It seems strange to talk about the draft for a few reasons. The first is that this is a Leafs blog, and the Leafs are sitting at the top of the league. They are going to be picking late in the first and the player they draft isn’t going to be a focus for a number of years. This isn’t the decade of darkness where the first round pick was what pulled us in off the ledge from after a torturous season. Or in the case of the post Kessel trade years, it was salt in the wound as we saw Tyler Seguin and Dougie Hamilton get selected with the Leafs pick. Frankly the pick isn’t that important anymore because we are no longer searching for the faces of the franchise, the draft has already gifted us Rielly, Nylander, Marner, and, of course, Matthews.
The other reason it seems a little strange is that no one at this point has any idea of if or when the 2021 draft will take place. There is talk of it being pushed back until December, or potentially a double draft next summer. As such there hasn’t been a lot of interest in discussing this draft class, that also has suffered from a lack of exposure, at least for the CHL eligibles, with the WHL just starting up and the OHL still firmly in TBD mode for when they’ll play.
Yes, this draft is an unfortunate mess, and you can’t help but feel bad for the kids who were expecting a big day and chance to walk up stage and throw on a new jersey.
As for why the draft is important for the Leafs, well, look no further than the salary cap and the present bottom six. The Leafs are going to be pressed right up to the cap for as long as Matthews, Tavares, and Marner are Leafs, and likely beyond that. Finding affordable high end talent that can supplement the lineup on entry level deals is important, and that’s where players like Liljegren, Sandin, Robertson, and Amirov are so important.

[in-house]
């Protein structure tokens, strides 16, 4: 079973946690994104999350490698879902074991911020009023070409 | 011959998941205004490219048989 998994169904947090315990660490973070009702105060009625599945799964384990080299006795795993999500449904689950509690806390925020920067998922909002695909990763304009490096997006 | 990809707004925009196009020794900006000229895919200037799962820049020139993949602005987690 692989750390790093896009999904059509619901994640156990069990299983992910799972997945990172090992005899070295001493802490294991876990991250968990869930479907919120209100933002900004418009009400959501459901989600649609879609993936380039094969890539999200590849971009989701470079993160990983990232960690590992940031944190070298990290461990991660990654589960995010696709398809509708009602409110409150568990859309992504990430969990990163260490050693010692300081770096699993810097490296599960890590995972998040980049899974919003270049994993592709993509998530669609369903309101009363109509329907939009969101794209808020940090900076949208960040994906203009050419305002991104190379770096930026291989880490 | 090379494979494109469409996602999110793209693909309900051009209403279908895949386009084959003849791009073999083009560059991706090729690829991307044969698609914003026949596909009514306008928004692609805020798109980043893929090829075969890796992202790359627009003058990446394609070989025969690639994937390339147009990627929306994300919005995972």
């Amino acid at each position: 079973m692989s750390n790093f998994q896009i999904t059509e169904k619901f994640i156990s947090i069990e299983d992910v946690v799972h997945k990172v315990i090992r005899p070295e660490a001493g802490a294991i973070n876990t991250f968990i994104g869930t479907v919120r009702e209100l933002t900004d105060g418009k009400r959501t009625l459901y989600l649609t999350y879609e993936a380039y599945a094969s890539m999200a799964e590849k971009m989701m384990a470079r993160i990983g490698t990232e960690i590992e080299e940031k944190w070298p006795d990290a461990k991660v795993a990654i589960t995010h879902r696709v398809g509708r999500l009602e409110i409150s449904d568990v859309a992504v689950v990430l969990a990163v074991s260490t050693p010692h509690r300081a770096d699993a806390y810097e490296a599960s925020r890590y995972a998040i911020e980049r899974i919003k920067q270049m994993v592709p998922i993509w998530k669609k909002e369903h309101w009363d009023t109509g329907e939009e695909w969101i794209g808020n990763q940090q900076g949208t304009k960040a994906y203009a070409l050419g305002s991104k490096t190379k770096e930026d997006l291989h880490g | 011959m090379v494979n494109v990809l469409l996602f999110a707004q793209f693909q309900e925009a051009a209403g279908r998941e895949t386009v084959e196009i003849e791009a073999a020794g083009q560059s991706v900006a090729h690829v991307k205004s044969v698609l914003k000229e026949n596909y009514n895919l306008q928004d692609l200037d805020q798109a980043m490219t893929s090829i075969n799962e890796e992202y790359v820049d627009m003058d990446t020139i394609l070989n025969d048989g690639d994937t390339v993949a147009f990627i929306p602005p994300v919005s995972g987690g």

So with all that in mind, I give you early look at the Consolidated Draft Rankings for the 2021 Entry Draft.
The rankings are a consolidation of 11 different publications, and include TSN, Sportsnet, Hockeyprospect.com, Future Considerations, Elite Prospects, McKeen’s, Dobber’s Prospects, Smaht Scouting, Puck Authority, Draft Prospects Hockey, and Recruit Scouting. The issue with these early rankings is that some of the numbers are first look numbers from the fall mixed in with more recent rankings from February. We’re likely to see somewhat of a shift towards consensus in the near future. Names like Owen Power and Matthew Beniers will cement themselves at the top, while we might see a decline for players like Brandt Clarke.
Perhaps the most interesting name on the rankings is the 12th ranked player, Jesper Wallstedt. For the second year in a row there is a highly touted goaltender at the top of the draft, and based on the more recent rankings it’s a safe bet that he’ll go in the top 10, and possibly the top five.
While this draft was already dealing with the reputation as being an underwhelming one for top talent before the pandemic complicated things, it’s safe to say that belief will only grow now that entire leagues have been sitting a year without a game played. It’s not surprising that ten different players were ranked in the top three (again this is out of 11 publications.)
Now, not all draft rankings are created equally, and we respect that. Many of you have rankings you’d prefer to exclude, and that’s why I’ve created a tableau dashboard to allow you to pick and choose what rankings to include to establish your own rankings.
In addition to the ability to pick and choose rankings at the top, you can explore each player’s individual rankings at the bottom. And as you can see from the example, there is plenty of variance when it comes to ranking players.
As more rankings roll in, we’ll update the dashboard, and attempt to add some additional information, both biographic and statistical about the players on the list. For now, let me know what you think of the first version of the dashboard.